Lloyd A. Dayes, MD, (CME Class of 1959) has been Professor, Department of Surgery, Division of Neurosurgery from 1988 to 2001 and Emeritus Professor from March 2002 to the present.
For the first 12 years of his life, Lloyd A Dayes was a barefoot Jamaican boy who later sold books and cleaned rooms to help meet expenses. Today a retired neurosurgeon, Dr. Dayes has nine doctoral degrees. Only one of them is honorary, a doctor of law degree (LLD). This fact exemplifies his motto to “give the brain as much work as it will reasonably take.”
In spite of the fact that Lloyd was born to a washerwoman in poverty out of wedlock into a single-parent family “in the bushes” of Jamaica and destined to farm two acres of sugar cane and banana fields, God had other plans. After being encouraged by a colporteur to continue his education past elementary school, his academy principal, Stanley Bull and his wife, Nancy, paid for his high school education at Kingsway High School in Kingston. These good people, the parents of Brian S. Bull, MD, former dean of Loma Linda University School of Medicine, always told him to keep on learning as long as he lived. Lloyd followed their advice and their example. To show his appreciation, for approximately 20 years he has provided scholarships for 10 to 12 students each year at the Kingsway High School and assists students at Northern Caribbean University, in Mandeville, Jamaica.
Dr. Dayes educational pursuits took him to West Indies College (now Northern Caribbean University), and eventually to Pacific Union College, Loma Linda University, McGill University, the Montreal Neurological Institute at McGill University, and Cambridge and Oxford Universities. He graduated from the Loma Linda College of Medical Evangelists in 1959 and, after his residency in neurosurgery in Canada at the Montreal Neurological Institute, in 1965 started what is now the Department of Neurosurgery in Loma Linda University School of Medicine. “Give God the glory,” is Dr. Dayes’ response when former patients praise him for his successful surgeries. One former patient wrote an essay about him entitled, “The Best Doctor in the World.”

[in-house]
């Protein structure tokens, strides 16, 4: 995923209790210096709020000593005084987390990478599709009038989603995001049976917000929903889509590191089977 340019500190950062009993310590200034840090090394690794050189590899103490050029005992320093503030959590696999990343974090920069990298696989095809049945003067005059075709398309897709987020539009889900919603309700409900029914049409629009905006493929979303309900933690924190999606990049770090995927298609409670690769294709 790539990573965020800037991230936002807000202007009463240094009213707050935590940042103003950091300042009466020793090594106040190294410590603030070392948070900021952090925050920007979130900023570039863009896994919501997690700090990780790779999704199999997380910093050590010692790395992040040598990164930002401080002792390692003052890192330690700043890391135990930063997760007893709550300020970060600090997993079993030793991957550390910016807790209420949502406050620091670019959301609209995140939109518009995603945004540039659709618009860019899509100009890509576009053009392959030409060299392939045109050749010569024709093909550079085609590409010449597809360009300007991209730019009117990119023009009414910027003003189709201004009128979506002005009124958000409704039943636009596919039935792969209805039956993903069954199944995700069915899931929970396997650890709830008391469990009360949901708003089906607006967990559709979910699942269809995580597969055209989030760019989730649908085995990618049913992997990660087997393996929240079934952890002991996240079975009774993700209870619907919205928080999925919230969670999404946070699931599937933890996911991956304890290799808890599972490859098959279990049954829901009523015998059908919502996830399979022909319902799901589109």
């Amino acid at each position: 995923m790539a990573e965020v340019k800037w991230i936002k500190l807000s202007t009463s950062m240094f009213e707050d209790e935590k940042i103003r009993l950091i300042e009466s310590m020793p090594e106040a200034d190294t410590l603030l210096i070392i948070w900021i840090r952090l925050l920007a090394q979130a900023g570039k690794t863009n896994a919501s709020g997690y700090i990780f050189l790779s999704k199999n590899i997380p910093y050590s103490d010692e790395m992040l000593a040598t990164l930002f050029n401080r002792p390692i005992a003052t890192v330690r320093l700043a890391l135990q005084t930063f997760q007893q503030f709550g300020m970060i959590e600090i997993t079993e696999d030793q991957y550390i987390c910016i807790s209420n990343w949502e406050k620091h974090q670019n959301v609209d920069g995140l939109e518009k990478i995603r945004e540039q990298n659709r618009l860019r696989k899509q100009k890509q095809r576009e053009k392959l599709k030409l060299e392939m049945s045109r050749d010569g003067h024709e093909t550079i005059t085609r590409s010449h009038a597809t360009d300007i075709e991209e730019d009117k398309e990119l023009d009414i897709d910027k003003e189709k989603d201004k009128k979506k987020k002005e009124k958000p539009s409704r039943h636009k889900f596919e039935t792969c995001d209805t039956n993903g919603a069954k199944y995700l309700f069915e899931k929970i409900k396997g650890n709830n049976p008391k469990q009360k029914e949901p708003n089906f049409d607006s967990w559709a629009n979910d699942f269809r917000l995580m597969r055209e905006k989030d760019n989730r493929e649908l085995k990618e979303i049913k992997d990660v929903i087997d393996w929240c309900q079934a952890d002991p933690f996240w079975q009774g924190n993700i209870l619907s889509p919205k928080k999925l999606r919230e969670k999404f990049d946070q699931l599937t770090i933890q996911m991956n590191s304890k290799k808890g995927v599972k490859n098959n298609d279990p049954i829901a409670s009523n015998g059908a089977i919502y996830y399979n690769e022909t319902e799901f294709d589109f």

Roses are his hobby. At one time he owned and cultivated ten acres of roses (120 species) in the Smiley Heights area of Redlands. A local garden tour included his Redlands Royal Botanical Garden every year. One day while Dr. Dayes tended his garden wearing some shorts and old shoes, a woman stopped to talk. When he asked her if she would like some roses and she said yes, he gave her a dozen beautiful Mr. Lincoln roses. She thanked him and offered him a dollar tip. “No, ma’am, he said, “The owner won’t allow us to take tips.”
Now, even though he “retired” at the end of 2003, Dr. Dayes conducts research to conquer the glioblastoma multiforme, one of the most malignant tumors of the brain. His research is funded by a $2 million trust established by former patients Joseph and Selina Gould. Although he acknowledges the support of his mother, Edith Nicholson, and his dear wife, Thelma, who teaches at Loma Linda University School of Nursing, he also salutes a host of friends, including colporteur George Wilson and Stanley and Nancy Bull, who provided encouragement and brought hope into his life. But most of all Dr. Dayes gives glory to God for his accomplishments and interesting life journey.